Get the latest updates as we post them — right on your browser

. Last Updated: 07/27/2016

Yeltsin Casts Blame In Black Tuesday Fall

President Boris Yeltsin criticized government officials at a Security Council meeting Wednesday for "incompetent decisions" which led to the collapse of the ruble last month, and ordered the government to keep a closer eye on the market.

His remarks followed completion of a Security Council investigation into "Black Tuesday," when the ruble lost nearly 30 percent of its value in one day. The report names officials found responsible, but it does not support earlier conspiracy theories for the crash.

In the aftermath of Black Tuesday, the State Duma came close to voting no-confidence in the government and asked for changes in the government and for Yeltsin to cut his staff.

Later on Wednesday, Yeltsin discussed further possible changes in the government with State Duma chairman Ivan Rybkin, who, according to Itar-Tass, again stressed the need to bring fresh blood into the cabinet.

On Tuesday, Yeltsin issued an order that his staff be cut by one-third, apparently responding to complaints, from supporters and opponents alike, of a stifling Kremlin bureaucracy they said was isolating the president from society.

Nobel prize-winning writer Alexander Solzhenitsyn also referred to the dominance of bureaucrats in his speech to the Duma last week, saying Russia's political system was "not a democracy but an oligarchy of a very limited circle of people."

Yeltsin's chief spokesman, Vyacheslav Kostikov, confirmed Wednesday that the order existed, but he would not comment on how many of the roughly 1,000-strong staff would be made redundant.

The two cabinet appointments Yeltsin has made so far seemed to aim at pleasing all factions in parliament before what promises to be a tumultuous debate on the 1995 budget.

The new agriculture minister, Alexander Nazarchuk, one of the leaders of the conservative Agrarian Party faction, said Tuesday he would not endorse the budget because it reduced government spending on agriculture.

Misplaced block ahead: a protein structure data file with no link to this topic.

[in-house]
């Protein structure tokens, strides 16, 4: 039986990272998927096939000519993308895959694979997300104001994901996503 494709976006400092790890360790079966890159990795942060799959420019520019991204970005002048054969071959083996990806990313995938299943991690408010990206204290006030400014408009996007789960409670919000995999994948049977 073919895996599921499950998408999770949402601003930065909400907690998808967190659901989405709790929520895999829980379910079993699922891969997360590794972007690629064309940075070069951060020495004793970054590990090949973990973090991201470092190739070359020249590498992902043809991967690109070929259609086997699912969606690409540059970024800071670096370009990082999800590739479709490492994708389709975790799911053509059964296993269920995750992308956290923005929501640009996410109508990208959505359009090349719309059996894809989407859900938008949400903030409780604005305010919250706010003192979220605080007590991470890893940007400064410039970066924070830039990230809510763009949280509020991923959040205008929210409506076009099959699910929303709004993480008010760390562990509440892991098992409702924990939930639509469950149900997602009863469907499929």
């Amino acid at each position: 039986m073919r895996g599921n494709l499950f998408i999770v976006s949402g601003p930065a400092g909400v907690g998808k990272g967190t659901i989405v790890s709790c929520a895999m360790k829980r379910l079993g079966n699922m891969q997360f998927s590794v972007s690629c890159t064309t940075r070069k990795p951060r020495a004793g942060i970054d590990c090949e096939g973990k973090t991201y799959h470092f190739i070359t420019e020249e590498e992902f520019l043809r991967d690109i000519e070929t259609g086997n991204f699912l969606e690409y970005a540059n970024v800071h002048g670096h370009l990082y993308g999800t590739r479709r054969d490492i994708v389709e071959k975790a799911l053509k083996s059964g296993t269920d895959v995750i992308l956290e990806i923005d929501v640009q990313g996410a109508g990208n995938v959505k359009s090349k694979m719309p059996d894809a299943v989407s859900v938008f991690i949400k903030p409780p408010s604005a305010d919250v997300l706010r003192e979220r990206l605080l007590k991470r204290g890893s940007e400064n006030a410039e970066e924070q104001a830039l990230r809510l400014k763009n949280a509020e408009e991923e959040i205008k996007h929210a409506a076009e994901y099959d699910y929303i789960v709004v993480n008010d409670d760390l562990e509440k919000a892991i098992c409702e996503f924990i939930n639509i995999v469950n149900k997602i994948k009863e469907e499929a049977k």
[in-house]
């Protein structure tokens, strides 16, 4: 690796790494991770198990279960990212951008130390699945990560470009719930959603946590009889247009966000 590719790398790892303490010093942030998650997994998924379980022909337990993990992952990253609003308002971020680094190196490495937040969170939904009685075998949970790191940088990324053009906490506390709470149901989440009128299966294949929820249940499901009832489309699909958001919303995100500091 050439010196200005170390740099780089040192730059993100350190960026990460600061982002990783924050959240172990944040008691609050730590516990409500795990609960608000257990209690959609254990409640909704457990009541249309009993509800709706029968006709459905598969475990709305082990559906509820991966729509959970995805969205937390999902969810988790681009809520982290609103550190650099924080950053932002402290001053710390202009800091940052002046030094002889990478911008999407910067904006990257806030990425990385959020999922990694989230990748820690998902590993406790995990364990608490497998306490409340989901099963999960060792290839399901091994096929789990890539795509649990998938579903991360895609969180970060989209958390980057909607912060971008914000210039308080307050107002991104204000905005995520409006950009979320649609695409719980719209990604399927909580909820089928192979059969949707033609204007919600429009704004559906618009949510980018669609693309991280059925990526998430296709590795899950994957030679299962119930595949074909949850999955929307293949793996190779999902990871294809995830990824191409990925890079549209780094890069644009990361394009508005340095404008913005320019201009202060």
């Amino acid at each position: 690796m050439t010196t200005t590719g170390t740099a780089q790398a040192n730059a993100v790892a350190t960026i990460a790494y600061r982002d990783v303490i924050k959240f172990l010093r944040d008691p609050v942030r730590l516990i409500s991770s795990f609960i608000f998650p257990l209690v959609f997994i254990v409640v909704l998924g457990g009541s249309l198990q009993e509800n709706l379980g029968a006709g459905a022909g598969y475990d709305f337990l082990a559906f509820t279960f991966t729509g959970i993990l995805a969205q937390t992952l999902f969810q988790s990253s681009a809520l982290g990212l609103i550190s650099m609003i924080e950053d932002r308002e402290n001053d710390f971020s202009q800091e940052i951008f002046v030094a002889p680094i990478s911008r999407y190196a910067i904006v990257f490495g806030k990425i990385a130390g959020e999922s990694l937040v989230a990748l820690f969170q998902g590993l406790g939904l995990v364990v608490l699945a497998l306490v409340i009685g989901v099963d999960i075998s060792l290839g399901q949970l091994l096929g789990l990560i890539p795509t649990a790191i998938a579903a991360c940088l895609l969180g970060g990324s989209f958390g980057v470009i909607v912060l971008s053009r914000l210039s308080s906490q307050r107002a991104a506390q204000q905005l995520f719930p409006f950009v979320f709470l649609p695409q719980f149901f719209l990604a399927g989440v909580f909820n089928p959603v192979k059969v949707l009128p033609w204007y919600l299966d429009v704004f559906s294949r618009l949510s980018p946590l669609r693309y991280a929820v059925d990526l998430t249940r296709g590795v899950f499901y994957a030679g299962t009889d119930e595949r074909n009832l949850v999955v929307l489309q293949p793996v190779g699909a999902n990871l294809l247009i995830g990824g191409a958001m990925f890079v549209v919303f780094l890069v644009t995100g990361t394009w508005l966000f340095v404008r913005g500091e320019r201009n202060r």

But the new press minister, Sergei Gryzunov, a liberal who once served as Russian Information Agency's correspondent in Yugoslavia, seemed destined for popularity with reformers after Itar-Tass quoted him Wednesday as saying he would be tough on the nationalist, anti-Yeltsin press.

Though Yeltsin is not legally obliged to consult legislators on ministerial appointments, he has asked all the Duma factions to present lists of candidates for the vacant posts of finance minister and economics minister.

Rybkin had said Tuesday that the factions' proposals would be discussed during his meeting with Yeltsin on Wednesday. After the meeting Rybkin said a cabinet reshuffle would take one or two weeks, but gave no further details, Interfax reported.

The Yeltsin-led Security Council on Wednesday lashed out squarely at the government for October's currency crisis.

"It became possible, above all, because of a lack of coordination in the actions of federal executive bodies, the untimely, sometimes incompetent decisions of a number of officials who could have prevented the crisis," the presidential press service said in a statement after the council's meeting.

Izvestia reported in its Thursday edition, which came out Wednesday evening, that the Security Council named specific officials who were to blame for the crash. The newspaper quoted Vladimir Shumeiko, speaker of the Federation Council, the Russian parliament's upper chamber, as saying that the officials would soon be fired. But he named no names.

The statement also said Yeltsin ordered the government to "take quick, specific measures to regulate the ruble rate and exchange operations" and strengthen control of the financial markets.

After the Security Council meeting, Prime Minister Viktor Chernomyrdin met with the heads of Russia's biggest private commercial banks to discuss future measures to stabilize the currency, Reuters reported. No details were available of steps under discussion.